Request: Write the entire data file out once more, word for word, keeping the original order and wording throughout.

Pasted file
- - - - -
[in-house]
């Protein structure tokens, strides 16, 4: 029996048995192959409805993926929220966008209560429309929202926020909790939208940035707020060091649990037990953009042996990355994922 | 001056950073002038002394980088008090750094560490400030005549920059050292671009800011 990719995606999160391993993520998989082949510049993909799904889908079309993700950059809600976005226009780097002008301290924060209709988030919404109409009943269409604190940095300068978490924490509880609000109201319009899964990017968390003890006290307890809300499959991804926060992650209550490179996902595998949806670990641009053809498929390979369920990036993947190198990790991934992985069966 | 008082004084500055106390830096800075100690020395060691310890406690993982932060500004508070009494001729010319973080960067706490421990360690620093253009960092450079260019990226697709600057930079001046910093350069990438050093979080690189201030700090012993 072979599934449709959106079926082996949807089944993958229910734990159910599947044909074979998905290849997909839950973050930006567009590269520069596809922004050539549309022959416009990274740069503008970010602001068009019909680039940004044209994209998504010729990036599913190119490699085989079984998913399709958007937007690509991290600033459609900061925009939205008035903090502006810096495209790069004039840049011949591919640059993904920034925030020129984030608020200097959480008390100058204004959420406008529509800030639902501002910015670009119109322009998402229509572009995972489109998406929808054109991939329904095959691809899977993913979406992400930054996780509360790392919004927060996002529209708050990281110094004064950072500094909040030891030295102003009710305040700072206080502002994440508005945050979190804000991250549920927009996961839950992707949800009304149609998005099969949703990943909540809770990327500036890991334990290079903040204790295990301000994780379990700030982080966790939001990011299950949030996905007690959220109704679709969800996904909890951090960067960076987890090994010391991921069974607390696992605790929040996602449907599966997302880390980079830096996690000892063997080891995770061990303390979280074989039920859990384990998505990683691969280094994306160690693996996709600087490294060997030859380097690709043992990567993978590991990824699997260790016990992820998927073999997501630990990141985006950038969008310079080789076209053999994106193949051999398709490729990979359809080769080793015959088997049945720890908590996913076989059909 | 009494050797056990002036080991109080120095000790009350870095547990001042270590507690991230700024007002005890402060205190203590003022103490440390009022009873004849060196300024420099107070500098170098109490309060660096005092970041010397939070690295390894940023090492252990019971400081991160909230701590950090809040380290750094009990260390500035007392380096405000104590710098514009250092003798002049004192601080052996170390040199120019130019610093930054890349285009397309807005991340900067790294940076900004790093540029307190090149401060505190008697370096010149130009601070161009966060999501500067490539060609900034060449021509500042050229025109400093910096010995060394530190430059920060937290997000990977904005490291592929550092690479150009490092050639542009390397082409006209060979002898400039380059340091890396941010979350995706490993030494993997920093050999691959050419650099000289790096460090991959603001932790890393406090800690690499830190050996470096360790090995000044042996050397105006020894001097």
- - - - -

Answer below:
[in-house]
């Protein structure tokens, strides 16, 4: 029996048995192959409805993926929220966008209560429309929202926020909790939208940035707020060091649990037990953009042996990355994922 | 001056950073002038002394980088008090750094560490400030005549920059050292671009800011 990719995606999160391993993520998989082949510049993909799904889908079309993700950059809600976005226009780097002008301290924060209709988030919404109409009943269409604190940095300068978490924490509880609000109201319009899964990017968390003890006290307890809300499959991804926060992650209550490179996902595998949806670990641009053809498929390979369920990036993947190198990790991934992985069966 | 008082004084500055106390830096800075100690020395060691310890406690993982932060500004508070009494001729010319973080960067706490421990360690620093253009960092450079260019990226697709600057930079001046910093350069990438050093979080690189201030700090012993 072979599934449709959106079926082996949807089944993958229910734990159910599947044909074979998905290849997909839950973050930006567009590269520069596809922004050539549309022959416009990274740069503008970010602001068009019909680039940004044209994209998504010729990036599913190119490699085989079984998913399709958007937007690509991290600033459609900061925009939205008035903090502006810096495209790069004039840049011949591919640059993904920034925030020129984030608020200097959480008390100058204004959420406008529509800030639902501002910015670009119109322009998402229509572009995972489109998406929808054109991939329904095959691809899977993913979406992400930054996780509360790392919004927060996002529209708050990281110094004064950072500094909040030891030295102003009710305040700072206080502002994440508005945050979190804000991250549920927009996961839950992707949800009304149609998005099969949703990943909540809770990327500036890991334990290079903040204790295990301000994780379990700030982080966790939001990011299950949030996905007690959220109704679709969800996904909890951090960067960076987890090994010391991921069974607390696992605790929040996602449907599966997302880390980079830096996690000892063997080891995770061990303390979280074989039920859990384990998505990683691969280094994306160690693996996709600087490294060997030859380097690709043992990567993978590991990824699997260790016990992820998927073999997501630990990141985006950038969008310079080789076209053999994106193949051999398709490729990979359809080769080793015959088997049945720890908590996913076989059909 | 009494050797056990002036080991109080120095000790009350870095547990001042270590507690991230700024007002005890402060205190203590003022103490440390009022009873004849060196300024420099107070500098170098109490309060660096005092970041010397939070690295390894940023090492252990019971400081991160909230701590950090809040380290750094009990260390500035007392380096405000104590710098514009250092003798002049004192601080052996170390040199120019130019610093930054890349285009397309807005991340900067790294940076900004790093540029307190090149401060505190008697370096010149130009601070161009966060999501500067490539060609900034060449021509500042050229025109400093910096010995060394530190430059920060937290997000990977904005490291592929550092690479150009490092050639542009390397082409006209060979002898400039380059340091890396941010979350995706490993030494993997920093050999691959050419650099000289790096460090991959603001932790890393406090800690690499830190050996470096360790090995000044042996050397105006020894001097």